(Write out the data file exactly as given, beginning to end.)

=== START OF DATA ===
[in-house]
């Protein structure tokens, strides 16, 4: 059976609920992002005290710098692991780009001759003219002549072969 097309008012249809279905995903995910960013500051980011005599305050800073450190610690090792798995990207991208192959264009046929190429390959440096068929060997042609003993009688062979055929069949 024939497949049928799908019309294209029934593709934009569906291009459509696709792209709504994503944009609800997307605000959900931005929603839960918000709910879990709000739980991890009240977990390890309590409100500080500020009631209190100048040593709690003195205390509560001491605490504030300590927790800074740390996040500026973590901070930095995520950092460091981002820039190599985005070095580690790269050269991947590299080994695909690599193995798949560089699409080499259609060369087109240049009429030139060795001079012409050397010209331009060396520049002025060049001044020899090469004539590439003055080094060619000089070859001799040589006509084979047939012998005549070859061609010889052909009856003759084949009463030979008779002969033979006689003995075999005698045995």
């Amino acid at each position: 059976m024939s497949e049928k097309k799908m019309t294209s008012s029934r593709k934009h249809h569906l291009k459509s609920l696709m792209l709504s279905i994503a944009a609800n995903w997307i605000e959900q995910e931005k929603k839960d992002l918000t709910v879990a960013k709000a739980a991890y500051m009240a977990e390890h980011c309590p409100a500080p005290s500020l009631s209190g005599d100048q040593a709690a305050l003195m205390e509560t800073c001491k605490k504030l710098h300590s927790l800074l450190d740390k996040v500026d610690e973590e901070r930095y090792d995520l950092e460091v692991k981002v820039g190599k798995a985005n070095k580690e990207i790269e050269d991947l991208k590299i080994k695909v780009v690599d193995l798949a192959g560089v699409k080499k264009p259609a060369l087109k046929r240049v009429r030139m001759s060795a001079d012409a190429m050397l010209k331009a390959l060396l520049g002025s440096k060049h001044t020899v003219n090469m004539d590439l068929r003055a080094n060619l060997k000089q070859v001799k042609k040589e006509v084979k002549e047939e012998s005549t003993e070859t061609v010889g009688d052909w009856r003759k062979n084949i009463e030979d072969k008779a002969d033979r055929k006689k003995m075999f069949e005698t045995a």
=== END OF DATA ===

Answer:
[in-house]
């Protein structure tokens, strides 16, 4: 059976609920992002005290710098692991780009001759003219002549072969 097309008012249809279905995903995910960013500051980011005599305050800073450190610690090792798995990207991208192959264009046929190429390959440096068929060997042609003993009688062979055929069949 024939497949049928799908019309294209029934593709934009569906291009459509696709792209709504994503944009609800997307605000959900931005929603839960918000709910879990709000739980991890009240977990390890309590409100500080500020009631209190100048040593709690003195205390509560001491605490504030300590927790800074740390996040500026973590901070930095995520950092460091981002820039190599985005070095580690790269050269991947590299080994695909690599193995798949560089699409080499259609060369087109240049009429030139060795001079012409050397010209331009060396520049002025060049001044020899090469004539590439003055080094060619000089070859001799040589006509084979047939012998005549070859061609010889052909009856003759084949009463030979008779002969033979006689003995075999005698045995």
């Amino acid at each position: 059976m024939s497949e049928k097309k799908m019309t294209s008012s029934r593709k934009h249809h569906l291009k459509s609920l696709m792209l709504s279905i994503a944009a609800n995903w997307i605000e959900q995910e931005k929603k839960d992002l918000t709910v879990a960013k709000a739980a991890y500051m009240a977990e390890h980011c309590p409100a500080p005290s500020l009631s209190g005599d100048q040593a709690a305050l003195m205390e509560t800073c001491k605490k504030l710098h300590s927790l800074l450190d740390k996040v500026d610690e973590e901070r930095y090792d995520l950092e460091v692991k981002v820039g190599k798995a985005n070095k580690e990207i790269e050269d991947l991208k590299i080994k695909v780009v690599d193995l798949a192959g560089v699409k080499k264009p259609a060369l087109k046929r240049v009429r030139m001759s060795a001079d012409a190429m050397l010209k331009a390959l060396l520049g002025s440096k060049h001044t020899v003219n090469m004539d590439l068929r003055a080094n060619l060997k000089q070859v001799k042609k040589e006509v084979k002549e047939e012998s005549t003993e070859t061609v010889g009688d052909w009856r003759k062979n084949i009463e030979d072969k008779a002969d033979r055929k006689k003995m075999f069949e005698t045995a």